Bidding wars often occur when the housing market inventory is low, but there are many people looking to buy. For example, if there is a specific highly desired neighborhood, with only one home for sale, there is almost always going to be a bidding war. Bidding wars are tricky, and are usually impulse-driven. Great for sellers, but bad for buyers. So, how do you deal when a bidding war begins? You want the house, but you don’t want to over pay. Here are some potential things that can go wrong, resulting you to lose in a bidding war. See: Find Your New Home – Zillow.
The first issue is not realizing that there is a bidding war. You need to be armed with the current market. Hopefully you have a good realtor who lets you know ahead of time that the house you are looking at is going to be in high-demand. This way you can be proactive, and get your offer in first before all the others come, for example. If you attend a viewing, take note of how many people are present. Watch them closely, to get an idea of how interested they seem in the home. If a few buyers seem like they are truly interested in the house, you’ll know right away that you can expect some serious competition.
Now is not the time to be unorganized. When you submit an offer, it must be clear, and in order. Don’t hand over an offer with vague contingencies, a low number, and just an overall mess. It must be completely concise, in order, and a fair offer. When a home is in high demand, the seller is going to have enough offers (that are in order), that they aren’t going to have to fumble through yours like they would if there wasn’t a lot of activity on the house. Here are some questions that you should ask yourself when submitting an offer:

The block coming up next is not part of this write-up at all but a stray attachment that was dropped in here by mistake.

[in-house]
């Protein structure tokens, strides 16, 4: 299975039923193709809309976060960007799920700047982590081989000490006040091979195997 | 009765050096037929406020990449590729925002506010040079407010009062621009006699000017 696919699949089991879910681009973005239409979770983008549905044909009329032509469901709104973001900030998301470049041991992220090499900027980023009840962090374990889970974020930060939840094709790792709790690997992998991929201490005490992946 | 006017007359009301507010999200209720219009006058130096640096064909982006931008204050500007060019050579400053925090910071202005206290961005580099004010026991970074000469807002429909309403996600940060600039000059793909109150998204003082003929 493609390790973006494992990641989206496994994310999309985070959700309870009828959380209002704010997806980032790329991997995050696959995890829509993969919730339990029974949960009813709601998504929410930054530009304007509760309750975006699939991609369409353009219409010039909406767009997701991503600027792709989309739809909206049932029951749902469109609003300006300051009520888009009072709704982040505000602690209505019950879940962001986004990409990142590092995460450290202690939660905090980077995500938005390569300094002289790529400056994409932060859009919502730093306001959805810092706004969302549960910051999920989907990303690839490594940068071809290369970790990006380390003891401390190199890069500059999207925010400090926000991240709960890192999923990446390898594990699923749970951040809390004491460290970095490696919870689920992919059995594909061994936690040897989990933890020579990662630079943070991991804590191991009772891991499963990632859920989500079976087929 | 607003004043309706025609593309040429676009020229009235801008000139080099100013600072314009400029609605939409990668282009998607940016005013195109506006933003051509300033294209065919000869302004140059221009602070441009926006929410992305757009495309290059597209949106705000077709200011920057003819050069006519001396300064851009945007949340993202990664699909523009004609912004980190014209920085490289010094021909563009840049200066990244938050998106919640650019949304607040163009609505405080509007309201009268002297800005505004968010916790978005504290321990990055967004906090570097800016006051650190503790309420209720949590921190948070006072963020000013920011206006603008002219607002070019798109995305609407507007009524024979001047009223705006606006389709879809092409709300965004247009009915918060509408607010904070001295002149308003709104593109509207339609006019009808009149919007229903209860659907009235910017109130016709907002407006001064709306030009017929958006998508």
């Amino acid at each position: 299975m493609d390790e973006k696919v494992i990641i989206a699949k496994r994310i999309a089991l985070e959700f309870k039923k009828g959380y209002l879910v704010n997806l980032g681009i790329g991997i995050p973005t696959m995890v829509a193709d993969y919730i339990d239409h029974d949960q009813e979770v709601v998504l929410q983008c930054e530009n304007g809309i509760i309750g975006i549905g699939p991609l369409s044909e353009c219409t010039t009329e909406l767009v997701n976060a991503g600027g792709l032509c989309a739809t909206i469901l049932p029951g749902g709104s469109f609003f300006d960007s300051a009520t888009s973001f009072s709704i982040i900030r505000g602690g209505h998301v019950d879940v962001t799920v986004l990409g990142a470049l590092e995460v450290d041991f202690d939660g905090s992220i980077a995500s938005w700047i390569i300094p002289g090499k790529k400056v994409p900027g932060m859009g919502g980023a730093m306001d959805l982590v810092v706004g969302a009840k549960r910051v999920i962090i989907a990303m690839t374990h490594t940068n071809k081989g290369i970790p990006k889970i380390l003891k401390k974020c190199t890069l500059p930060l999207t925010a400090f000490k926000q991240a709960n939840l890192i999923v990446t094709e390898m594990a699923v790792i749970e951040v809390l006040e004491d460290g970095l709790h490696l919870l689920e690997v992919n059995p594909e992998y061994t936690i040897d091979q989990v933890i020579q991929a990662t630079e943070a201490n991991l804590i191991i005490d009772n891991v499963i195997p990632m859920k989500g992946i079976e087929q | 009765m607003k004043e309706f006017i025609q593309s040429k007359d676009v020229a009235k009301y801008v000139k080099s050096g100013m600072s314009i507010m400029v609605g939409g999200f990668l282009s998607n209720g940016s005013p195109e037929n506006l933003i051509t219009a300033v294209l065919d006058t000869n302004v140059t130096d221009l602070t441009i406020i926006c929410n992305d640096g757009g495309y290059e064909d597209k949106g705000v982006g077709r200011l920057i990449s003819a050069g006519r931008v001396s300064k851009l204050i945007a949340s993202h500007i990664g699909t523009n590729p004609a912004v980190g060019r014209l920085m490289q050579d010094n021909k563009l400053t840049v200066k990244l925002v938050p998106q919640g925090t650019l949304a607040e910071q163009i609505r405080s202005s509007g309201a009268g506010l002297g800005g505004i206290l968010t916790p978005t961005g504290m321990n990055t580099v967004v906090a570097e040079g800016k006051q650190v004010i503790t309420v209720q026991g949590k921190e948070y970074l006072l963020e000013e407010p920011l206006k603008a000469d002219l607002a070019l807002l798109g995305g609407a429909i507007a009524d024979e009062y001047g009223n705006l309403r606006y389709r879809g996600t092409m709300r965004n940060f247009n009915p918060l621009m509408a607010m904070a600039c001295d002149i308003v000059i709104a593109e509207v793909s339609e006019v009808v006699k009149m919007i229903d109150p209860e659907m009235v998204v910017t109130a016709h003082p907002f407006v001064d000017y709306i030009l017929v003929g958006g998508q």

•does the seller have a deadline to submit an offer?
•is the seller requesting the offer be presented in a certain format?
•Are there certain contingencies that could sway the seller to choose your offer over the others? (For example, if they want to move on a certain date, be flexible and offer them that date. They’re more likely to choose your offer over the others, if the move-out date benefits them).
Don’t forget to include your pre-approval letter regarding a mortgage loan. They need to know that you can actually afford the house. If you submit an offer, it means nothing if you can’t prove that you’ll be approved for a loan. Unless you are paying all-cash which is unlikely for most home buyers. See: Find Your New Home – Trulia.
On the other hand, if you’re able to offer an all-cash deal on the house, do so. That is the biggest, most sure-fire way to win a bidding war. You also will not have to pay as much on the house, since all-cash offers are preferred over offers that have to do with mortgage loans.
The most important part of a bidding war is knowing when it’s time to cut your losses. If you find yourself raising your offer price again and again, you should seriously decide whether or not you want the house badly enough to over-pay for it. When it comes time to sell, you’ll probably lose money. Decide if it’s worth it to you. For further reading, see: Bidding War Basics for Buyers, and, Winning a Bidding War.